by Jack Long
On September 7, the New York Supreme Court unanimously ruled that a constitutional right to aid-in-dying does not exist in Sara Myers v. Schneiderman, a dispute between the End of Life Choices advocacy group and the Attorney General of New York. End of Life Choices sued on behalf of three patients who wanted assistance from medical professionals in committing suicide. Following Penal Law § 120.30, Attorney General Schneiderman would have been required to prosecute any such action; therefore, the patients became plaintiffs and the case made it all the way to the State Supreme Court.
The plaintiffs had two arguments for a Constitutional “right to die.” First, that Equal Protection necessitated that if patients could have aid withdrawn to accelerate dying, then the State must have aid provided to accelerate dying. Second, the plaintiffs argued through due process that their right to freedom superseded the government’s self-interest in these cases. The Court found both these arguments lacking considering how New York State has “consistently adopted the well-established distinction between refusing life-sustaining treatment and assisted suicide.”
This “well-established distinction” does not exist in the District of Columbia and in six states (Oregon, Vermont, Washington, California, Colorado, and Montana), where assisted suicide is legal. Motions such as the one in Sara Myers v. Schneiderman were inspired by the example of these states, leading to proposed legislation like New York’s Medical Aid in Dying Act for 2017 and the formation of groups like End of Life Choices, whose mission is to allow the terminally ill “to achieve a peaceful death if confronted by suffering they find unbearable.” That group released a statement eleven days after the Court’s decision, criticizing it on their website. The three physically ill plaintiffs failed to respond, mostly because two of them had died before the end of the proceedings.
While the pro-assisted suicide group lamented the verdict, the New York State Catholic Conference hailed the decision in its “Statement on Court of Appeals decision in assisted suicide case.” In addition to affirming the Catholic distinction between stopping aid and aiding in death, the public branch of the Bishops also said, “The decision is a significant victory for those who would be most at risk of abuse and most susceptible to pressure to take their own lives, including the isolated elderly, persons with disabilities, and those who are depressed and overcome with hopelessness.”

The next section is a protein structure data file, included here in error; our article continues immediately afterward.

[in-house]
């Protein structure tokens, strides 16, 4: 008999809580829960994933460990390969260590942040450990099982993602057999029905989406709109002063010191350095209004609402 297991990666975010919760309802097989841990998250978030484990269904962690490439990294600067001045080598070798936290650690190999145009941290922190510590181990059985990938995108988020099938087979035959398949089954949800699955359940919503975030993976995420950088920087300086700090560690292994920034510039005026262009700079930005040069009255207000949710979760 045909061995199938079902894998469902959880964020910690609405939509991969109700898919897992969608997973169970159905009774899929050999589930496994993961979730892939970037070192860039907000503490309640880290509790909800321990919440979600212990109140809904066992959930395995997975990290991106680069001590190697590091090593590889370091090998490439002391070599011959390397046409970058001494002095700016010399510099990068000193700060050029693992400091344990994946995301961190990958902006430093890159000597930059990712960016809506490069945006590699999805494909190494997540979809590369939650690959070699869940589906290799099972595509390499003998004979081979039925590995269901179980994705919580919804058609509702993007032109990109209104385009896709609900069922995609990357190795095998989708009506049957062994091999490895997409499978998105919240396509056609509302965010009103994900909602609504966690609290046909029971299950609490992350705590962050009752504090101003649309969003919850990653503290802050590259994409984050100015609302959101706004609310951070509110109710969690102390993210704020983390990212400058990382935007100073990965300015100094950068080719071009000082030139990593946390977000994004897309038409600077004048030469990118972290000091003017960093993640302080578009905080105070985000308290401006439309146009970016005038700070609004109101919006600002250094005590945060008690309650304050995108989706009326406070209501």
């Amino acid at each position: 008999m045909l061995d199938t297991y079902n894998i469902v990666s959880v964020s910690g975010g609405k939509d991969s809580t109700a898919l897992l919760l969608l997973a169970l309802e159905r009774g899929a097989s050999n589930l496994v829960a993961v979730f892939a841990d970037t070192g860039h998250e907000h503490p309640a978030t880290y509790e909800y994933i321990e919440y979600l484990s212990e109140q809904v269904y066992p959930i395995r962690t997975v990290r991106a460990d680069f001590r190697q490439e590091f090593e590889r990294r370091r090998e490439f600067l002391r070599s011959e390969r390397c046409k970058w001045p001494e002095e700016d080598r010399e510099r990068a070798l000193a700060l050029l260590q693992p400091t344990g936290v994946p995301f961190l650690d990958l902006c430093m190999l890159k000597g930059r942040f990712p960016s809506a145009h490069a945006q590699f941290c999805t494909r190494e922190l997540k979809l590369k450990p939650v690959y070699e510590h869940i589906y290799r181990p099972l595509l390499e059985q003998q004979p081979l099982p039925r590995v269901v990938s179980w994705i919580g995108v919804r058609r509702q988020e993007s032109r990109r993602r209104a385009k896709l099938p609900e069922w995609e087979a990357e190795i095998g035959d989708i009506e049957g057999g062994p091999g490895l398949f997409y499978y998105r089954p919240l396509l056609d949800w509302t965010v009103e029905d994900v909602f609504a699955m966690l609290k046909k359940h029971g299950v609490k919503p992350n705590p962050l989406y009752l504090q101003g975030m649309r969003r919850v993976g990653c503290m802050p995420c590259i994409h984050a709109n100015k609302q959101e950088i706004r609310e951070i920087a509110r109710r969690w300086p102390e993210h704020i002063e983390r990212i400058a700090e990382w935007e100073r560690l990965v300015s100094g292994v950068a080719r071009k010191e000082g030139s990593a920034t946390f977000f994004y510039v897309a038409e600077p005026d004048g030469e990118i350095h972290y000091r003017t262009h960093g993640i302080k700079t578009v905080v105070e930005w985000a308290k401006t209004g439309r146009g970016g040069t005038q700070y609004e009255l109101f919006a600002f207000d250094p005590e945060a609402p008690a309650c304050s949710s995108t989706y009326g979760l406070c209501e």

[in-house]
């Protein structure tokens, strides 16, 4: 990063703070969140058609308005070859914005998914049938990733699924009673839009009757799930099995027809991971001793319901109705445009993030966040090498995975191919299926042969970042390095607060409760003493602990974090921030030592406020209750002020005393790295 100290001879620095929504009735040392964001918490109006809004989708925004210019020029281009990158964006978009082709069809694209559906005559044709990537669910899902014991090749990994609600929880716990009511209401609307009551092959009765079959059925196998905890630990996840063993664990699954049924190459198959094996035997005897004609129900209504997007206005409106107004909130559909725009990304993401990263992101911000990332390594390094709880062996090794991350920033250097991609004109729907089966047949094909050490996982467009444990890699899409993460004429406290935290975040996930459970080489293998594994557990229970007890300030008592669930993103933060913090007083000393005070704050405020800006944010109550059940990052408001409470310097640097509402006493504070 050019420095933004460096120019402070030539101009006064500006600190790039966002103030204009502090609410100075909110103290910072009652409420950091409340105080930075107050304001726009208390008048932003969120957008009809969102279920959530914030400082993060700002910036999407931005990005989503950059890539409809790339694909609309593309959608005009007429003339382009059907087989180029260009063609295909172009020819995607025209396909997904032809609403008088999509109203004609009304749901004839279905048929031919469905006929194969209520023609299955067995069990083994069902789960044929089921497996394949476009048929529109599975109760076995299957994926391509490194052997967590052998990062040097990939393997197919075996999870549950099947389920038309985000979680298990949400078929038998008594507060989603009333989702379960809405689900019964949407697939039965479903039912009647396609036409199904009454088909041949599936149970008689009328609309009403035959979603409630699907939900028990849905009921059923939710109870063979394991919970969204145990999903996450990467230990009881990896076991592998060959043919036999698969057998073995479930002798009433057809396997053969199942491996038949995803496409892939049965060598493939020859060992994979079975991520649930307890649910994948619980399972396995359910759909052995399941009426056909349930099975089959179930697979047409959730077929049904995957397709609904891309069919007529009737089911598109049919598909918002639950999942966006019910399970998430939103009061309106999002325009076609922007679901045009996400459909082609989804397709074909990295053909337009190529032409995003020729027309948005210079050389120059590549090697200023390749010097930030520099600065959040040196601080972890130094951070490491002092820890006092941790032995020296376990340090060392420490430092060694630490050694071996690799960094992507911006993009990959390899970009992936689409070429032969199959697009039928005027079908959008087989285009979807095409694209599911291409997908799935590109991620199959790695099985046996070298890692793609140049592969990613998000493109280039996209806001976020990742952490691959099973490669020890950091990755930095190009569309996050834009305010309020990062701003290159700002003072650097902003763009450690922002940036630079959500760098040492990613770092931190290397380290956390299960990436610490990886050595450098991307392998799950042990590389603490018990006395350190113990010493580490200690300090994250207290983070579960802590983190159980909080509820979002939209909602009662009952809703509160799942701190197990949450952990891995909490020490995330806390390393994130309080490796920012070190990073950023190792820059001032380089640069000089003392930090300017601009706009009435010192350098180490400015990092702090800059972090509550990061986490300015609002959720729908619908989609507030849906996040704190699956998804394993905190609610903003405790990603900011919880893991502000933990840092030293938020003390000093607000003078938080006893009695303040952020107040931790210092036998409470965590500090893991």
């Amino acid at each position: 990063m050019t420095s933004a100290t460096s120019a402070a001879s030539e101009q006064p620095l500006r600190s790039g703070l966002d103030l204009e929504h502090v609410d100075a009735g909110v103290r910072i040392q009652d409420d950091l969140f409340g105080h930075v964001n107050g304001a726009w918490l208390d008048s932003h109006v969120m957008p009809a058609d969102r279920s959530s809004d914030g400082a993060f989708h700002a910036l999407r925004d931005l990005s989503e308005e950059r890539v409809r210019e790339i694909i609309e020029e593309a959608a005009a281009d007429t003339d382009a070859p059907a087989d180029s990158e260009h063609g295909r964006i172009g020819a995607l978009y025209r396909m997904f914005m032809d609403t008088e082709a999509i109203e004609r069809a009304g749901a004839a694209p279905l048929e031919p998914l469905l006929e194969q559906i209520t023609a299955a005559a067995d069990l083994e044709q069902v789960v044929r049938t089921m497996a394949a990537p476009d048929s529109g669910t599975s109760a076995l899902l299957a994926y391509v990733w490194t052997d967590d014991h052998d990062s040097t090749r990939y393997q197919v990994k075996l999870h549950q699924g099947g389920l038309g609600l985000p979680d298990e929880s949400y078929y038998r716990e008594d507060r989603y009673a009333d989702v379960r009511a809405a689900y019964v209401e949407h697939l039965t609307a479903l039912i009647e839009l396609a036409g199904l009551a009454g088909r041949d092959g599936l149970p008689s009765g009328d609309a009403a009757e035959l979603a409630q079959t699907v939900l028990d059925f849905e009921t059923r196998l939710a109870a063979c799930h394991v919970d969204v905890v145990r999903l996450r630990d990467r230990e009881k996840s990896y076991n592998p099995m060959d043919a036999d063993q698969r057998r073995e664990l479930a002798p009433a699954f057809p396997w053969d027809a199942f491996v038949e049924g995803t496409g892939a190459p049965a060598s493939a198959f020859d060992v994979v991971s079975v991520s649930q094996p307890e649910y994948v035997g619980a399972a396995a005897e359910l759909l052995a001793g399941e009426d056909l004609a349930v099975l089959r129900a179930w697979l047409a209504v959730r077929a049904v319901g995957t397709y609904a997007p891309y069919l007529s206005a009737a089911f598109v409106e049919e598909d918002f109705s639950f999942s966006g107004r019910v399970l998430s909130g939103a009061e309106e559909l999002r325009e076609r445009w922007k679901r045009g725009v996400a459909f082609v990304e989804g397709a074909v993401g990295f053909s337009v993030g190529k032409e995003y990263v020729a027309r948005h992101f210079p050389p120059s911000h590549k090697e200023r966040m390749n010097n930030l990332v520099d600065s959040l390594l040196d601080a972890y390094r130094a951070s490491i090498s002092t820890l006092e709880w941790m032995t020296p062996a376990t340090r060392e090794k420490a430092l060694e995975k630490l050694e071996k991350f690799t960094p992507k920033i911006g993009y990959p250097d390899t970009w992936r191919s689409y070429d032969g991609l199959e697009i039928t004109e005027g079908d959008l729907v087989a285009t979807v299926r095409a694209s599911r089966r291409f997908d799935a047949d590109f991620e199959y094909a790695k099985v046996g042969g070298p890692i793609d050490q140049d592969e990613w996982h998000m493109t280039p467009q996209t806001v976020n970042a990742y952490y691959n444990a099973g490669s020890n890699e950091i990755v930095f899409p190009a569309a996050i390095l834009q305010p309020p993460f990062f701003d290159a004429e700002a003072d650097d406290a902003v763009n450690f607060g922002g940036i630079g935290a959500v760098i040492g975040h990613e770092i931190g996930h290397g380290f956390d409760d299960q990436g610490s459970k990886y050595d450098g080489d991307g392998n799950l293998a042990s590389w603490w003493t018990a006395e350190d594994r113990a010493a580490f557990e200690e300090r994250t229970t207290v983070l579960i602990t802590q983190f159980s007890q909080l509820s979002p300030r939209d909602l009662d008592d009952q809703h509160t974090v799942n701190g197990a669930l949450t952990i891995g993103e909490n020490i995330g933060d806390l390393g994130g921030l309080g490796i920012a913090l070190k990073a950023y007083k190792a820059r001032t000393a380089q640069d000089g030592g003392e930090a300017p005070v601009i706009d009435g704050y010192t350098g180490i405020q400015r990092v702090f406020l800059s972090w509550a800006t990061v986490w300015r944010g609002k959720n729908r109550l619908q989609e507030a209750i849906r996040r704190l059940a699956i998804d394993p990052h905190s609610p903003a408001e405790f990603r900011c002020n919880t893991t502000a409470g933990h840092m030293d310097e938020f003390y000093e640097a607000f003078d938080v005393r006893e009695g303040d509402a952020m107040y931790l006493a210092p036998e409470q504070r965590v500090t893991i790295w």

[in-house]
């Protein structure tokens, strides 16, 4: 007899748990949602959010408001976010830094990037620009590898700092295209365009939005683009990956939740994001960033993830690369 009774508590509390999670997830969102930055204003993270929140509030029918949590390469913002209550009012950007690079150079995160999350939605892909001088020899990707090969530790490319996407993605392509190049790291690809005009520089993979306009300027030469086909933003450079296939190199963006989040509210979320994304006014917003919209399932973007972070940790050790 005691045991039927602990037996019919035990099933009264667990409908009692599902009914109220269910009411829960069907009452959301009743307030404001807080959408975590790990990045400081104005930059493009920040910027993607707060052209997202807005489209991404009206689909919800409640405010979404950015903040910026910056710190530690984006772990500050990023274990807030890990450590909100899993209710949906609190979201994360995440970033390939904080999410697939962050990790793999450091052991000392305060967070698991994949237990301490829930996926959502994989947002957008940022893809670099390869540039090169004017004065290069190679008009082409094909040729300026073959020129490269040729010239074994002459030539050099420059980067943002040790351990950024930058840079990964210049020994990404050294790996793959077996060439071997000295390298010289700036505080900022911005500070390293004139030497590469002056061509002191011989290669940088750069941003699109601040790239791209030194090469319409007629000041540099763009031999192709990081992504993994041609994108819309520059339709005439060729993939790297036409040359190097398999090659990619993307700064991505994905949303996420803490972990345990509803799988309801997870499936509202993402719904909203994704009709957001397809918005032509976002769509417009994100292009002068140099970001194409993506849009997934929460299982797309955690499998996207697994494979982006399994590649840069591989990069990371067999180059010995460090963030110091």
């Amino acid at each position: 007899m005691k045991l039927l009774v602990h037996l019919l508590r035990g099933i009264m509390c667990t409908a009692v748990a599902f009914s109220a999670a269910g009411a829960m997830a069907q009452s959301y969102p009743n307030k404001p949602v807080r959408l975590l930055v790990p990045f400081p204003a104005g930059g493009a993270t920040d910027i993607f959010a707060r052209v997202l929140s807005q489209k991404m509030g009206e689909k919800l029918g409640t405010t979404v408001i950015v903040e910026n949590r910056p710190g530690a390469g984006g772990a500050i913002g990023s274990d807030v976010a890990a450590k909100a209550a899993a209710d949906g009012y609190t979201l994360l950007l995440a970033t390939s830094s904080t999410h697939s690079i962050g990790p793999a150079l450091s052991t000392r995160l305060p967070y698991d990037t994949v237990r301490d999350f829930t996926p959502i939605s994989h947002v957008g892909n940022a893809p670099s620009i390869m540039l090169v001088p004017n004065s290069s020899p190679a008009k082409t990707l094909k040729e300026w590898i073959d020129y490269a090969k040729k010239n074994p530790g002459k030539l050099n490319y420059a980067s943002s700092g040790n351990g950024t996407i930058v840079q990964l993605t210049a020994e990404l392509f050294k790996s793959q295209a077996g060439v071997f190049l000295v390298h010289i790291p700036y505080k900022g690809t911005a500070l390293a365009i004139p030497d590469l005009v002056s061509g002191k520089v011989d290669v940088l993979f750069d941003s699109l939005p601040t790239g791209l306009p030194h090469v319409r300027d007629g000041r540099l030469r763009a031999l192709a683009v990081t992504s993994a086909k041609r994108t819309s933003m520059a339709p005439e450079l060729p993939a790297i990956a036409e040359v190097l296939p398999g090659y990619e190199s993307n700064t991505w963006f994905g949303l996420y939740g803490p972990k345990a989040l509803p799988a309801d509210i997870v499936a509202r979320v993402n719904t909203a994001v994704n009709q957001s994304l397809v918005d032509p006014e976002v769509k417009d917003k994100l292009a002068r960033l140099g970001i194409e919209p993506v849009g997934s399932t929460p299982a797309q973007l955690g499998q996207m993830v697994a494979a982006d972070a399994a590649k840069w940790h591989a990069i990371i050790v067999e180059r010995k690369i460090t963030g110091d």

In addition to the majority opinion, three of the Justices wrote concurring opinions to emphasize specific aspects of the rulings. Of the three, Judge Rivera’s was the longest and admitted the strength of the plaintiff’s due process argument while making it clear that “this conclusion does not support the State's position that its interests are always superior to and outweigh the rights of the terminally ill.” Judge Fahey was far less sympathetic to the plaintiffs’ arguments for assisted suicide, as best summarized in his statement that “experience teaches us that arguably benign policies can lead to unanticipated results.” Continuing this trend, Judge Garcia explicitly wrote his opinion to deny the plaintiff’s argument that posed a legitimate challenge to existing assisted suicide legislation. These opinions, along with the majority, can be read from nycourts.gov.